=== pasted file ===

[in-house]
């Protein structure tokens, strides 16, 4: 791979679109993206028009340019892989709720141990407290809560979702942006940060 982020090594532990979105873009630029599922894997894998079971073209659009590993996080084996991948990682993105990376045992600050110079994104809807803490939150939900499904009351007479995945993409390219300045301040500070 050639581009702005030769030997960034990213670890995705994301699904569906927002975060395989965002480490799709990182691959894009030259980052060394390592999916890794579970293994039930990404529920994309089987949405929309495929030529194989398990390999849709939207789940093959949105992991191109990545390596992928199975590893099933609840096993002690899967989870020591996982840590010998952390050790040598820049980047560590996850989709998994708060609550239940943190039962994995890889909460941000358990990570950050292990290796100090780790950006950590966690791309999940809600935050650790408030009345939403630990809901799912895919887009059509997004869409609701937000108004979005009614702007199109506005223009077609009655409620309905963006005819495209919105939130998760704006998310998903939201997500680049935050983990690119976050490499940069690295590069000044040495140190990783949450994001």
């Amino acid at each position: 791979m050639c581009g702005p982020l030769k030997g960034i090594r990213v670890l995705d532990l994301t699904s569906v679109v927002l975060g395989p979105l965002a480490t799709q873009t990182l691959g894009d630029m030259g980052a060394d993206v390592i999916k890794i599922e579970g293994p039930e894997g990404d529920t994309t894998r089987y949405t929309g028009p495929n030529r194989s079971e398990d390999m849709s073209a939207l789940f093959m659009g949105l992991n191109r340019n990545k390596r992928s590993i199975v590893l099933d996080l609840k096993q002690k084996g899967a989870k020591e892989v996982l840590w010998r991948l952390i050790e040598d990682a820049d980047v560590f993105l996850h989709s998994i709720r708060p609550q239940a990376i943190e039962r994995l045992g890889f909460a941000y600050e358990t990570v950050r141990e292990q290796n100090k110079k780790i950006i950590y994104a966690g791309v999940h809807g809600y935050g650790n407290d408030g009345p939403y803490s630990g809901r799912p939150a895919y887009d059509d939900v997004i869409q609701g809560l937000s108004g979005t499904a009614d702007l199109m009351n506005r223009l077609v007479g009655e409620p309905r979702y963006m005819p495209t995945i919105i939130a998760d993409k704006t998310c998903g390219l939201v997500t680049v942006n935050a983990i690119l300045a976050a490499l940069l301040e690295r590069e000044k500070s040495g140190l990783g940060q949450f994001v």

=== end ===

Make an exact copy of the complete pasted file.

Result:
[in-house]
């Protein structure tokens, strides 16, 4: 791979679109993206028009340019892989709720141990407290809560979702942006940060 982020090594532990979105873009630029599922894997894998079971073209659009590993996080084996991948990682993105990376045992600050110079994104809807803490939150939900499904009351007479995945993409390219300045301040500070 050639581009702005030769030997960034990213670890995705994301699904569906927002975060395989965002480490799709990182691959894009030259980052060394390592999916890794579970293994039930990404529920994309089987949405929309495929030529194989398990390999849709939207789940093959949105992991191109990545390596992928199975590893099933609840096993002690899967989870020591996982840590010998952390050790040598820049980047560590996850989709998994708060609550239940943190039962994995890889909460941000358990990570950050292990290796100090780790950006950590966690791309999940809600935050650790408030009345939403630990809901799912895919887009059509997004869409609701937000108004979005009614702007199109506005223009077609009655409620309905963006005819495209919105939130998760704006998310998903939201997500680049935050983990690119976050490499940069690295590069000044040495140190990783949450994001």
């Amino acid at each position: 791979m050639c581009g702005p982020l030769k030997g960034i090594r990213v670890l995705d532990l994301t699904s569906v679109v927002l975060g395989p979105l965002a480490t799709q873009t990182l691959g894009d630029m030259g980052a060394d993206v390592i999916k890794i599922e579970g293994p039930e894997g990404d529920t994309t894998r089987y949405t929309g028009p495929n030529r194989s079971e398990d390999m849709s073209a939207l789940f093959m659009g949105l992991n191109r340019n990545k390596r992928s590993i199975v590893l099933d996080l609840k096993q002690k084996g899967a989870k020591e892989v996982l840590w010998r991948l952390i050790e040598d990682a820049d980047v560590f993105l996850h989709s998994i709720r708060p609550q239940a990376i943190e039962r994995l045992g890889f909460a941000y600050e358990t990570v950050r141990e292990q290796n100090k110079k780790i950006i950590y994104a966690g791309v999940h809807g809600y935050g650790n407290d408030g009345p939403y803490s630990g809901r799912p939150a895919y887009d059509d939900v997004i869409q609701g809560l937000s108004g979005t499904a009614d702007l199109m009351n506005r223009l077609v007479g009655e409620p309905r979702y963006m005819p495209t995945i919105i939130a998760d993409k704006t998310c998903g390219l939201v997500t680049v942006n935050a983990i690119l300045a976050a490499l940069l301040e690295r590069e000044k500070s040495g140190l990783g940060q949450f994001v």